- Blogs I like tend to have a focus. They’re not for everybody, but they appeal to their core audience. Creating Passionate Users or Joel on Software make it clear from their titles what their focus is. It’s related to the process of becoming “The Guy” – having a focus makes it much easier to become _the_ reference on that topic. The first question I asked Jon was to articulate why he was blogging (his answer is in his sidebar). That focus will make it easier for him to determine what is appropriate for the blog and what isn’t, what should be cut in editing and what should be left in.
- It has to be authentic. If the writing shows no soul or personality, I’m gone. I have to feel like I know the person from reading that first half-post. This doesn’t mean over-using slang, but making it clear that the author has a point of view and is sharing it with you via their writing. I need to be interested in learning more about how they see the world.
- At the same time, the blog has to be more than just a vehicle for self-expression. In many cases, the blog is a way for the blogger to share their experiences with friends and family. That’s great, and the reason why sites like MySpace, LiveJournal and Vox exist. Heck, I have a LiveJournal account so I can keep up with what’s going on in my friends’ lives. But I don’t think I read anybody’s personal journal who’s not also a real-life friend. Such sites are the extension into cyberspace of real-life relationships, which is interesting to me, but a separate topic.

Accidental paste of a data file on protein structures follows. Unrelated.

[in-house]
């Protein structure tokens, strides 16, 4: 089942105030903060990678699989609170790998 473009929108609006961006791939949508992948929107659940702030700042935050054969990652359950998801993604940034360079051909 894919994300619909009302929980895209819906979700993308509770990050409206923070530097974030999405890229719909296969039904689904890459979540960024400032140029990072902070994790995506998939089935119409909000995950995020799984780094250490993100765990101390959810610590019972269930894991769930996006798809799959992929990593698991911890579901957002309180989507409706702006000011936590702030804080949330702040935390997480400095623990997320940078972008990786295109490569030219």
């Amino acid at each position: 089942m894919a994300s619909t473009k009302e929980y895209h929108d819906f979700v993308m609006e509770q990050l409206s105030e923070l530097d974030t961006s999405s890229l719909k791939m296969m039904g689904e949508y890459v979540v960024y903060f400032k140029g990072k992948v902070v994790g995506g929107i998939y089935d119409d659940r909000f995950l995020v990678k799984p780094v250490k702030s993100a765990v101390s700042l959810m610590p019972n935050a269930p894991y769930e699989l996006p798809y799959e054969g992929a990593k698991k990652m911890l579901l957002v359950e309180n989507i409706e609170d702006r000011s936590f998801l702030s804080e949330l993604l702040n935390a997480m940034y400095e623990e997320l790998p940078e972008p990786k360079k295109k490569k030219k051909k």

- Having comments is a good sign. It means that the blogger is trying to start a conversation, and is interested in more than just hearing themselves speak. One of the great achievements a blogger can attain in my eyes is to be the seed around which a community forms.
- Attention to detail must be apparent on every page. Because of search engines, the author doesn’t have control of where a visitor will arrive, so having high quality content throughout the site is important.